However, democracy and human rights are promiscuous concepts, sometimes appropriated by the powerful
and recruited for morally problematic causes. Good ideas can also end up serving bad ends when their theoretical deployment is not sufficiently rigorous. That is the problem with the recent work on democracy by Paul Collier, professor of economics at Oxford University. Collier’s Wars, Guns & Votes is troubling because it takes to a new extreme some of the ideas that have steadily gained currency in international development and humanitarian discussions on Africa and the developing world (Collier 2009a). Collier’s focus is what he calls the countries of the ‘bottom billion’, largely Sub-Saharan Africa and some Asian countries (Collier 2009a: 1). His argument is that these post-colonial countries are structurally insecure and structurally unaccountable. They lack social cohesion as they are too large to be nations and too small to efficiently produce basic goods such as security that are the responsibility of states (Collier 2009a: 9).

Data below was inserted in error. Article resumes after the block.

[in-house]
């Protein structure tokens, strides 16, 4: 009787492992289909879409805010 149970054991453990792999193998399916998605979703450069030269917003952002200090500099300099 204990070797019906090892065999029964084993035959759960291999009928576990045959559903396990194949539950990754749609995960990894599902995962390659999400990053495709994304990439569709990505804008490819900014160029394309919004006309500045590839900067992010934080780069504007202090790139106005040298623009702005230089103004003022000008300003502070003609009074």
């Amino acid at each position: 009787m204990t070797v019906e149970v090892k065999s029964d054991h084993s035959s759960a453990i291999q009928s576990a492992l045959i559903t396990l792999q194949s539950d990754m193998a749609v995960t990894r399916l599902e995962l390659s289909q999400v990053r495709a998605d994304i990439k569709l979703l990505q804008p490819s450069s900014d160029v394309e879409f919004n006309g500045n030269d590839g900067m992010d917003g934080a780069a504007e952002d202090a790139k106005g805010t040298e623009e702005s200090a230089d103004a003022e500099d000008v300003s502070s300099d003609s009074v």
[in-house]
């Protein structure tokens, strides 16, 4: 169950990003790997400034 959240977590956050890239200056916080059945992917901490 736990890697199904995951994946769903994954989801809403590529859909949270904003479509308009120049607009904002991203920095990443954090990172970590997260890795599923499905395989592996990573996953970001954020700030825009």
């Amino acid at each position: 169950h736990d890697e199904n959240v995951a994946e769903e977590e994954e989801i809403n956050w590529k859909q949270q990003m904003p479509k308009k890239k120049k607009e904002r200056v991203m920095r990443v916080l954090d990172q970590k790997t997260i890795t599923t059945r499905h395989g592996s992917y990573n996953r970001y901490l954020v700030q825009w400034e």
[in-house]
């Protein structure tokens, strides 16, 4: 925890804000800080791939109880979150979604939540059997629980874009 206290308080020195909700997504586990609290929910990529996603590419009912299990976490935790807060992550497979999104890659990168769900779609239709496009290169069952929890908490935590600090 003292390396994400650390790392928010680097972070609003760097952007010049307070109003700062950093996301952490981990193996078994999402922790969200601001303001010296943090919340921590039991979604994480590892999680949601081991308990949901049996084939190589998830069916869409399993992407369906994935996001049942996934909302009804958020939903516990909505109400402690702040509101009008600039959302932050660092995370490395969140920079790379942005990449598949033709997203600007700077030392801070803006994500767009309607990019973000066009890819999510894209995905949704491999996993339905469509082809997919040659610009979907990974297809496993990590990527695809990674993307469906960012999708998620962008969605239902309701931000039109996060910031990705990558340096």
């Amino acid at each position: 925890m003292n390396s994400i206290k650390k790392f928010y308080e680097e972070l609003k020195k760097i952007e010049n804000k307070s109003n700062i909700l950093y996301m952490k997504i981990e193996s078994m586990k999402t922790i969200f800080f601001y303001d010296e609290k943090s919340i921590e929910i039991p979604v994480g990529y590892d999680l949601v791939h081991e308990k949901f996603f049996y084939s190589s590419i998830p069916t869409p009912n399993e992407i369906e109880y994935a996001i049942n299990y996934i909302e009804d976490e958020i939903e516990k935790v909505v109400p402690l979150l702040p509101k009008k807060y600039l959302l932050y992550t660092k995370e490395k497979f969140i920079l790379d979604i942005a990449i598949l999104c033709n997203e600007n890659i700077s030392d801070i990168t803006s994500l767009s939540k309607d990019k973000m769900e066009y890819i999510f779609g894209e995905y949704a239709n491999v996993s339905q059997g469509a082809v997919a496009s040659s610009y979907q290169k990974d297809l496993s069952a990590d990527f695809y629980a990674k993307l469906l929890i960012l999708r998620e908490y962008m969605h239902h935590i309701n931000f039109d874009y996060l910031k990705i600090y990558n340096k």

In Collier’s view, the experimentation with democracy in these countries has failed and ‘[i]n promoting elections, the rich, liberal democracies have basically missed the point’ (Collier 2009a: 49). The elections that the ‘international community’ has assiduously promoted have merely driven these countries to a cul-de-sac of violence and insecurity that they cannot extricate themselves from. Collier’s prescription is therefore simple: the international
community has to step in and take on the burden of providing and guaranteeing security for these countries. The international community can do this by investing more in international peacekeeping and intervening militarily. He concludes that the threat of military coups should be used against those leaders who steal elections and jeopardize democracy- what he euphemistically refers to as the harnessing of ‘the potent force of domestic violence for good’ (Collier 2009a: 231).